The Role of Trauma in Trich Onset
Individuals who suffer from trichotillomania often pull one hair at a time and these hair pulling episodes can last for hours at a time. Trichotillomania can go into remission, whereby the individual suffering from the condition may not experience the urge to pull for days, weeks, months and often even years in some likely cases. It may manifest itself in a very mild casual form to a condition that is all consuming. In such cases where the condition is destructive, the patient is often suffering from stress or tension, and relief is sought by pulling hair out. This habit is therefore thought to be a form of self-soothing to assuage feelings of extreme anxiety and depression. The question then is, what causes a person to cause such unwanted damage to themselves?
What triggers onset?
There is a high comorbidity between body-focussed repetitive behaviors (BFRBs) like trichotillomania and other mood disorders, but a direct causal relationship has not been found. However there is a question as to whether the reaction to the symptoms of mood disorders could trigger the onset of BFRBs such as trichotillomania. For many people with mental disorders a history of trauma can often be found. The word “trauma” is used to describe experiences or situations that are emotionally painful and distressing, and that overwhelm people’s ability to cope. Trauma has been shown to lead to destructive habits such as addiction as the person seeks ways to escape the overwhelming feelings of anxiety or tension which builds up as a result of the trauma. Trichotillomania often starts off in early childhood. Young children, more often girls, begin by playing with the hair on their heads in situations of stress, anxiety, frustration or boredom. The hair playing then escalates to hair pulling where hair is pulled out strand by strand, resulting in baldness and emotional trauma. Strands that are pulled out become an object of fascination for sufferers with them investigating the strand in the minutest detail and also rubbing the root between their fingers as an act of stress relief. Over time the hair pulling intensifies with sufferers pulling out more and more hair from their heads and even moving on to other parts of their bodies on areas such as their eyelashes and eyebrows.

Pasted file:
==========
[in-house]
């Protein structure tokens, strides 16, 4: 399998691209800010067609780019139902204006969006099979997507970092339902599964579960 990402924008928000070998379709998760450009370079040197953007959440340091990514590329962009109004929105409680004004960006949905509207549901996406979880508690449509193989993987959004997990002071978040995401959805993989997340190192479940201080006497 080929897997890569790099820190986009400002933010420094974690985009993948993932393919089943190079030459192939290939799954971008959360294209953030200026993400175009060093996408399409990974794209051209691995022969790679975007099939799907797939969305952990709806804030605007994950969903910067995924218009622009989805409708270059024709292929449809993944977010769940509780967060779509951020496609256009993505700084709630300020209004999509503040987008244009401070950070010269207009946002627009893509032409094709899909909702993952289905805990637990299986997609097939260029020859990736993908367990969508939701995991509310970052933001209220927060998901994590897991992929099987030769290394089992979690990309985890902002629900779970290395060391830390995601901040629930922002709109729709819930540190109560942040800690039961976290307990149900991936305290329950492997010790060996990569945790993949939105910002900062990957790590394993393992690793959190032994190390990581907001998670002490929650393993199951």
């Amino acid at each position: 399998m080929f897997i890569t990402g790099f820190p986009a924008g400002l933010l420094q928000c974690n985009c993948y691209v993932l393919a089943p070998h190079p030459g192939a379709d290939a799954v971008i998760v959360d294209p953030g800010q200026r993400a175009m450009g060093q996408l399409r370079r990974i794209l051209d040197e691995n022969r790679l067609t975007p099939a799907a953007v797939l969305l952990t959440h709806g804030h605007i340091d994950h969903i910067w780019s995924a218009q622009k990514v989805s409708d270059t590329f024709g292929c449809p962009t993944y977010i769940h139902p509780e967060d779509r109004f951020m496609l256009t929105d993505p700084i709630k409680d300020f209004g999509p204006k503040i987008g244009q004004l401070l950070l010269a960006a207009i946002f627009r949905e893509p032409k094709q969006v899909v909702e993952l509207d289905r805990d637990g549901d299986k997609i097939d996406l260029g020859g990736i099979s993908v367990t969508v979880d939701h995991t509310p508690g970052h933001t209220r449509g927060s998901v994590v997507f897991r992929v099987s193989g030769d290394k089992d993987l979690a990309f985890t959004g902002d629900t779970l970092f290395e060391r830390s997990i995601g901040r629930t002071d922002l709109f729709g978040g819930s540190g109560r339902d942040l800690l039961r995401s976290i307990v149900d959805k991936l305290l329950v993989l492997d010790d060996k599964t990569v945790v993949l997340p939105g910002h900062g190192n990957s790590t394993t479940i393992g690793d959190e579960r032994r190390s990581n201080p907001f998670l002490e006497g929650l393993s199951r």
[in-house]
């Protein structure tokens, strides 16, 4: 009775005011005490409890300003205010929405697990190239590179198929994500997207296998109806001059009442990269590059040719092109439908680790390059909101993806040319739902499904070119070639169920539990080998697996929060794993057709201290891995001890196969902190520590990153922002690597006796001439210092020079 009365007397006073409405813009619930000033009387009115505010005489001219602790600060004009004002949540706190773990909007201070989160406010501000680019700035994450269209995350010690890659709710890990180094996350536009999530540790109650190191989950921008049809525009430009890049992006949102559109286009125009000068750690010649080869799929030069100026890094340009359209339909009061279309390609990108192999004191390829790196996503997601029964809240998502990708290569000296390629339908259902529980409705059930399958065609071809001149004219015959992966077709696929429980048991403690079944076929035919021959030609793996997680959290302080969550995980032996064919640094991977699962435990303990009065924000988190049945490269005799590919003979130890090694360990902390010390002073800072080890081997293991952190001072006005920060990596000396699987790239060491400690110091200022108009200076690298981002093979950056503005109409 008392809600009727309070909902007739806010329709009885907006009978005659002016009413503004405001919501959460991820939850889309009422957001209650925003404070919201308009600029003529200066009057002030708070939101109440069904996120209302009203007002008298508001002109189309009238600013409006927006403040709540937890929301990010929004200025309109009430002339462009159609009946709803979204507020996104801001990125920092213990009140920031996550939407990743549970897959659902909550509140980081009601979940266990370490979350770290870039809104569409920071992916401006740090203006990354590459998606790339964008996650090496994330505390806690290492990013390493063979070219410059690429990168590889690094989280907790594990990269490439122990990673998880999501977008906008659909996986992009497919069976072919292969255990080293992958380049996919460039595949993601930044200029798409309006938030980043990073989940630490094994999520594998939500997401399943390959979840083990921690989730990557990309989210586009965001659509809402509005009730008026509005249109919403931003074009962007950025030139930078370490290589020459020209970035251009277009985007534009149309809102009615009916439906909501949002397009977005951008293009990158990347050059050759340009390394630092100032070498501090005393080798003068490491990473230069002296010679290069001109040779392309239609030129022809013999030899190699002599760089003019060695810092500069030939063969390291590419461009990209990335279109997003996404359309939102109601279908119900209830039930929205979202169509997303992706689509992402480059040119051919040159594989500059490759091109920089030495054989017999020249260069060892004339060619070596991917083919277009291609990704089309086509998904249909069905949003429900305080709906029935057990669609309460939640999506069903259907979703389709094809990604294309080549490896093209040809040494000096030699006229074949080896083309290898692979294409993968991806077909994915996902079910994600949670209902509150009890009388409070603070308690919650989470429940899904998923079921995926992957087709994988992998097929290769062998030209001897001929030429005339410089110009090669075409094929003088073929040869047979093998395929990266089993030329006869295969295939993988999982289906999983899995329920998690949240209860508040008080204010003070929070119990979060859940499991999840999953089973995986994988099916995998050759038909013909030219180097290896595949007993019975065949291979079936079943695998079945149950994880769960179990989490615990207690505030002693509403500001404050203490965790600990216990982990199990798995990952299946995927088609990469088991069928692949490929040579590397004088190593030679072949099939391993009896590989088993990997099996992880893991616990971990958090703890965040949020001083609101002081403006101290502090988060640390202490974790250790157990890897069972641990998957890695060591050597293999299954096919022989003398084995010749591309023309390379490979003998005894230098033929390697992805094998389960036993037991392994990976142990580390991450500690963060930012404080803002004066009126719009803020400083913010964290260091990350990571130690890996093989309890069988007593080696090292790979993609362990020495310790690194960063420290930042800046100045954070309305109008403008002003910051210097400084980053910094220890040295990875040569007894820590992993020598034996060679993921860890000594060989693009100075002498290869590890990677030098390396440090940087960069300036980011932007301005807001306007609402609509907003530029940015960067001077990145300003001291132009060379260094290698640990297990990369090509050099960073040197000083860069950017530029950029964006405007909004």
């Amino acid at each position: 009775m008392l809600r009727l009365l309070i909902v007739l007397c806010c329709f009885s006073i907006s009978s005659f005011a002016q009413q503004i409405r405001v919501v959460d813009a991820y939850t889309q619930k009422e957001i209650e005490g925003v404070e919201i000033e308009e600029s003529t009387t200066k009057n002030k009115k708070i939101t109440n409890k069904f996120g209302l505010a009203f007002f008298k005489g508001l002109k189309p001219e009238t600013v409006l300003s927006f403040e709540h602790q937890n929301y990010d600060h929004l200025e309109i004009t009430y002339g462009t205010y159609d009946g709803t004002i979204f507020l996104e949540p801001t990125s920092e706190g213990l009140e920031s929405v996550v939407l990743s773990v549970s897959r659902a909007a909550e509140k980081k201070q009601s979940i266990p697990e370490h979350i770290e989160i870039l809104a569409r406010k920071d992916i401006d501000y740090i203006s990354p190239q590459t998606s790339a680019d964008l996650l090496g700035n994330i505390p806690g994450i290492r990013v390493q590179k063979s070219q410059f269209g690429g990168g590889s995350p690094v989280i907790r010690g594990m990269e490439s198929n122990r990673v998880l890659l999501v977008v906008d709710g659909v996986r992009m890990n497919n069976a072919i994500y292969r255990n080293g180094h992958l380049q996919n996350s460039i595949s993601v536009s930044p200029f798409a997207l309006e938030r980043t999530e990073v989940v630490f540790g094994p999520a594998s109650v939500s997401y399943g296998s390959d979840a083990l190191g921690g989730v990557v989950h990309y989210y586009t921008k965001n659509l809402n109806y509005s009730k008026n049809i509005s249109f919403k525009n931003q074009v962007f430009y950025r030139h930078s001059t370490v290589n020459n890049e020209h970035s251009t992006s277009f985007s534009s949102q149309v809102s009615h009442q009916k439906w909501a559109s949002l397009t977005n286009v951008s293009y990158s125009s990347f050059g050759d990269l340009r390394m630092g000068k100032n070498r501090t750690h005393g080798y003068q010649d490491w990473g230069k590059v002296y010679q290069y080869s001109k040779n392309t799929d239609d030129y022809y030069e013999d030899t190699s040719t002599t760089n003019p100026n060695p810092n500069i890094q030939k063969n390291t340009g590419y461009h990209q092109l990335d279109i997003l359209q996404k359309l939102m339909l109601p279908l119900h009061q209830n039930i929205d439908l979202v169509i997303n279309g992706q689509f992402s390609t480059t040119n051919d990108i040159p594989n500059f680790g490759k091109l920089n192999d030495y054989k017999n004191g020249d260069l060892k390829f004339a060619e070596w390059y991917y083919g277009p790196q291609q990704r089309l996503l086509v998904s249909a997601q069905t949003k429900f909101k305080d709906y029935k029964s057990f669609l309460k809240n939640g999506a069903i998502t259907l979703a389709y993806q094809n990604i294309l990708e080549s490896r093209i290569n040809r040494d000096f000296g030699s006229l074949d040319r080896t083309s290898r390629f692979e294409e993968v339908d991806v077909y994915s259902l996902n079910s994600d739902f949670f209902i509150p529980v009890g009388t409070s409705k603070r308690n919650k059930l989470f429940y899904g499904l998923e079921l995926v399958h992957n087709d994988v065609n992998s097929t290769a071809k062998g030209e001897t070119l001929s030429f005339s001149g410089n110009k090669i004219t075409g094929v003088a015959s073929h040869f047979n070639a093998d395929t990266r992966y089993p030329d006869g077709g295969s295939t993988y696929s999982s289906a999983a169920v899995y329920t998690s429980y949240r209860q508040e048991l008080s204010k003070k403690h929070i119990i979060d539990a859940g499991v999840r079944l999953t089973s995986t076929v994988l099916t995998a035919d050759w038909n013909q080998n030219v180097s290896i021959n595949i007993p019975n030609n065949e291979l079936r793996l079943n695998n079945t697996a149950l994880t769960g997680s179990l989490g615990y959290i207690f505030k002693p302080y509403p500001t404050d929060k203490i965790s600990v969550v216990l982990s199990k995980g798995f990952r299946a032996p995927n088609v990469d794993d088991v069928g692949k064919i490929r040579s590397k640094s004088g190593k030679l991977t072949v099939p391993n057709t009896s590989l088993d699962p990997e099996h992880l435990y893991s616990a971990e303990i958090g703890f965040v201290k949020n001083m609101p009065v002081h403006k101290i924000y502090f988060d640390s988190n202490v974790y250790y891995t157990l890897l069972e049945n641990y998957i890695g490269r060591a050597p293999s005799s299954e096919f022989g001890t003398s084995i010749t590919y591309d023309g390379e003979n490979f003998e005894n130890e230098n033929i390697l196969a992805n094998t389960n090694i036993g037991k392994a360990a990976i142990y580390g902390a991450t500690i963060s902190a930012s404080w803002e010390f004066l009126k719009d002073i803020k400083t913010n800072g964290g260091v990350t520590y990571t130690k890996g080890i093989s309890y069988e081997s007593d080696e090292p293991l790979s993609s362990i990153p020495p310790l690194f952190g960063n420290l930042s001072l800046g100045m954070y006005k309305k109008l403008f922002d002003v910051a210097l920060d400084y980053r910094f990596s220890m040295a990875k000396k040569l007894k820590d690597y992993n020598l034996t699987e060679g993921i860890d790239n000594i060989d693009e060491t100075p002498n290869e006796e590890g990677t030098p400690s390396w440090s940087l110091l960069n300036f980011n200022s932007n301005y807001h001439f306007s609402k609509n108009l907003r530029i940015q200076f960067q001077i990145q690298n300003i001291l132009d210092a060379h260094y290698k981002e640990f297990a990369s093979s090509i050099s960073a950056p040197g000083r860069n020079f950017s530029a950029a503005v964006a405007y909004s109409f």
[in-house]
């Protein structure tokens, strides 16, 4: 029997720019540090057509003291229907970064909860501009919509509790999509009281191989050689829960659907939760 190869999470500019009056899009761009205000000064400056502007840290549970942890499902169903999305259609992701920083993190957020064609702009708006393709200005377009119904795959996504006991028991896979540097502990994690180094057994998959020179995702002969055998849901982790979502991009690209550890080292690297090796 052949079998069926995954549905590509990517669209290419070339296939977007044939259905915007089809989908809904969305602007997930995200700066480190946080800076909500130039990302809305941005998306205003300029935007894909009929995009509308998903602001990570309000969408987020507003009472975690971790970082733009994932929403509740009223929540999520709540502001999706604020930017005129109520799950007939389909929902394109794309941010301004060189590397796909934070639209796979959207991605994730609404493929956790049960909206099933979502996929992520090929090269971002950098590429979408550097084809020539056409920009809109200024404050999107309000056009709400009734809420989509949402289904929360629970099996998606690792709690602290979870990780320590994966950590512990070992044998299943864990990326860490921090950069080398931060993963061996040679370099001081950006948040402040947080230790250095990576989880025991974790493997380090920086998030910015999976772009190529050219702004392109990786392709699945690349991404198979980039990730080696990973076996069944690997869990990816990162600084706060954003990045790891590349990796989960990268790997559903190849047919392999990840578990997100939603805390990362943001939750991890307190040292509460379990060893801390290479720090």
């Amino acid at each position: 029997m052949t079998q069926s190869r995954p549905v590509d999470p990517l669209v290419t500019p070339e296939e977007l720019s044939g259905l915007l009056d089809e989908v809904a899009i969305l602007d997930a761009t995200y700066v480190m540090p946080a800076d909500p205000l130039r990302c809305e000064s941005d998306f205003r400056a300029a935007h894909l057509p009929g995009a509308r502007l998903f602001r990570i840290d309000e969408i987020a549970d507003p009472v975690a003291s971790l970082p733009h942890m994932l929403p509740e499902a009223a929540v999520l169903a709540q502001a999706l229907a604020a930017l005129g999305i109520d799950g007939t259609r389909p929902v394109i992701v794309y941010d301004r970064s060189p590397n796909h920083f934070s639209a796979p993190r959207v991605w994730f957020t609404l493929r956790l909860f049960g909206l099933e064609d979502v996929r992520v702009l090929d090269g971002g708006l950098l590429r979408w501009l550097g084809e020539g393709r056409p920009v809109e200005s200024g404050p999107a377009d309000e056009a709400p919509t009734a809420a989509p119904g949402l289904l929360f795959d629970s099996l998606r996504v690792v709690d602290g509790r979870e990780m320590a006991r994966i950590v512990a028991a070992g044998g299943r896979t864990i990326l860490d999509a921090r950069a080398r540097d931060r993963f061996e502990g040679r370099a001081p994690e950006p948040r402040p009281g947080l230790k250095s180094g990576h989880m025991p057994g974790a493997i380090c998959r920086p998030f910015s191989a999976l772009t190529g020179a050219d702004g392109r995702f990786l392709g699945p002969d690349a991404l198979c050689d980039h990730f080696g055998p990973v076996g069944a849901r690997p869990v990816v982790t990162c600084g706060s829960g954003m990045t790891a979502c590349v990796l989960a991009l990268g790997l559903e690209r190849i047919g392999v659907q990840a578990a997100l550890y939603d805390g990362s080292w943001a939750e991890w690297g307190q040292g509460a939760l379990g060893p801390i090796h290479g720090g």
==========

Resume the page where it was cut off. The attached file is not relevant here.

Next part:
Response to trauma
Although the cause of this compulsive disorder is largely unknown, it appears that trichotillomania can be triggered by an initial trauma, thus indicating that this particular disorder is ‘response’ behaviour, rather than a stand-alone illness. Trauma in childhood such as physical or sexual abuse, loss of a loved one, or any emotional upheaval such as divorce could cause a young child or even an older one to begin pulling out their hair. Other factors such as low self-esteem, obsessiveness with one’s looks and poor self-control, more common in teenagers, could also contribute to the need to pull. Many individuals suffering from trichotillomania cannot pinpoint the exact moment they started pulling, but a large number of them do remember it starting around the time of some upheaval or traumatic incident in their lives. Once the urge to pull turns into a compulsion it becomes almost impossible for the person afflicted with the condition to stop without some type of intervention from a friend or family member. For many compulsive hair pullers, the act of pulling the hair provides a sense of release from tension and anxiety. In time the pulling increases as the person does not find relief in merely pulling a few strands of hair. But the vicious cycle is hard to break. Although in most cases trauma leads to trichotillomania with sufferers feeling relief from the act of pulling, hair pulling is what then causes a repeat of the anxiety. The person afflicted with this condition feels an almost magnetic attraction between their fingers and their hair. Although they may want to stop the episodes of hair pulling, the urge to pull is a type of addiction which is very difficult to stop. In this unfortunate cycle trauma begets more trauma.
A vicious cycle
Added to the trauma and the compulsion which sufferers feel is the obsession with hair culture that our modern society propagates. The person suffering from trichotillomania may want to stop but she is continuously bombarded with messages of perfection which she feels is impossible to attain. Anxiety rears its ugly head and the urge to pull intensifies. Another problem which results in further trauma is the sense of isolation sufferers feel. Most, if not all family members are unable to understand the condition and are often quick to judge the person. This distresses the sufferer and she often has nobody to turn to. People afflicted with trichotillomania can successfully manage the behavior, but new traumas can trigger a recurrence, leaving sufferers feeling that there is no end in sight and that they will be pulling forever. This is one of the reasons cognitive behavioral therapy (CBT) has been seen to be most effective with this disorder as it imparts the sufferer with sustainable tools that addressed the underlying thoughts and emotions rather than only addressing the behavior.